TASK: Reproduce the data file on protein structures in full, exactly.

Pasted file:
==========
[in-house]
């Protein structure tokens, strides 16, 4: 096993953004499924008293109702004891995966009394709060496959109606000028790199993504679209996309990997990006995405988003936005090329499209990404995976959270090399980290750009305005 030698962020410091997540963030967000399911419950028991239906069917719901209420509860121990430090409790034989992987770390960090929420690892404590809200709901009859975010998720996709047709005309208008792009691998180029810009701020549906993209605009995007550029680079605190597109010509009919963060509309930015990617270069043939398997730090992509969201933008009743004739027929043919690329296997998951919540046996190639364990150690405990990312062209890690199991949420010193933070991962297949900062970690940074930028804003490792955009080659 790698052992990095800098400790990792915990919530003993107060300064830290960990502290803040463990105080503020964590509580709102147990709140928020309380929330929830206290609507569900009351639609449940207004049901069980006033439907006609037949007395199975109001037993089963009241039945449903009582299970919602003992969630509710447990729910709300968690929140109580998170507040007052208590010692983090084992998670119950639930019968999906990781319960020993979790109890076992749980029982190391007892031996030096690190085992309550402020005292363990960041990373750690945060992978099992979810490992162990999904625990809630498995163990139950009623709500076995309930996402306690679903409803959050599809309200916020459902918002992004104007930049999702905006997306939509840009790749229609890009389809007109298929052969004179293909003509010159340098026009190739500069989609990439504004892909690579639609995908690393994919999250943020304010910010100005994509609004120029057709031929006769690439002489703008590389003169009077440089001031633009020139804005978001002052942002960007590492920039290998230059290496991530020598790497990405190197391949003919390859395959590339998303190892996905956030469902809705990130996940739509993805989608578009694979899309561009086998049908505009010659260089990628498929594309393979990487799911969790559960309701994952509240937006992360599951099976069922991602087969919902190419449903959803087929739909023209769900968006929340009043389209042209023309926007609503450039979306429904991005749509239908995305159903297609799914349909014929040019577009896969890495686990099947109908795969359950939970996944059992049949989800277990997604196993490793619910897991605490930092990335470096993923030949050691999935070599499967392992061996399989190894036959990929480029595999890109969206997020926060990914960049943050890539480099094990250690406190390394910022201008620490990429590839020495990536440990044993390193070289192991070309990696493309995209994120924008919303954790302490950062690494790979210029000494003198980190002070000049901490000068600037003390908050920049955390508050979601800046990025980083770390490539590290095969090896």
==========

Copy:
[in-house]
């Protein structure tokens, strides 16, 4: 096993953004499924008293109702004891995966009394709060496959109606000028790199993504679209996309990997990006995405988003936005090329499209990404995976959270090399980290750009305005 030698962020410091997540963030967000399911419950028991239906069917719901209420509860121990430090409790034989992987770390960090929420690892404590809200709901009859975010998720996709047709005309208008792009691998180029810009701020549906993209605009995007550029680079605190597109010509009919963060509309930015990617270069043939398997730090992509969201933008009743004739027929043919690329296997998951919540046996190639364990150690405990990312062209890690199991949420010193933070991962297949900062970690940074930028804003490792955009080659 790698052992990095800098400790990792915990919530003993107060300064830290960990502290803040463990105080503020964590509580709102147990709140928020309380929330929830206290609507569900009351639609449940207004049901069980006033439907006609037949007395199975109001037993089963009241039945449903009582299970919602003992969630509710447990729910709300968690929140109580998170507040007052208590010692983090084992998670119950639930019968999906990781319960020993979790109890076992749980029982190391007892031996030096690190085992309550402020005292363990960041990373750690945060992978099992979810490992162990999904625990809630498995163990139950009623709500076995309930996402306690679903409803959050599809309200916020459902918002992004104007930049999702905006997306939509840009790749229609890009389809007109298929052969004179293909003509010159340098026009190739500069989609990439504004892909690579639609995908690393994919999250943020304010910010100005994509609004120029057709031929006769690439002489703008590389003169009077440089001031633009020139804005978001002052942002960007590492920039290998230059290496991530020598790497990405190197391949003919390859395959590339998303190892996905956030469902809705990130996940739509993805989608578009694979899309561009086998049908505009010659260089990628498929594309393979990487799911969790559960309701994952509240937006992360599951099976069922991602087969919902190419449903959803087929739909023209769900968006929340009043389209042209023309926007609503450039979306429904991005749509239908995305159903297609799914349909014929040019577009896969890495686990099947109908795969359950939970996944059992049949989800277990997604196993490793619910897991605490930092990335470096993923030949050691999935070599499967392992061996399989190894036959990929480029595999890109969206997020926060990914960049943050890539480099094990250690406190390394910022201008620490990429590839020495990536440990044993390193070289192991070309990696493309995209994120924008919303954790302490950062690494790979210029000494003198980190002070000049901490000068600037003390908050920049955390508050979601800046990025980083770390490539590290095969090896």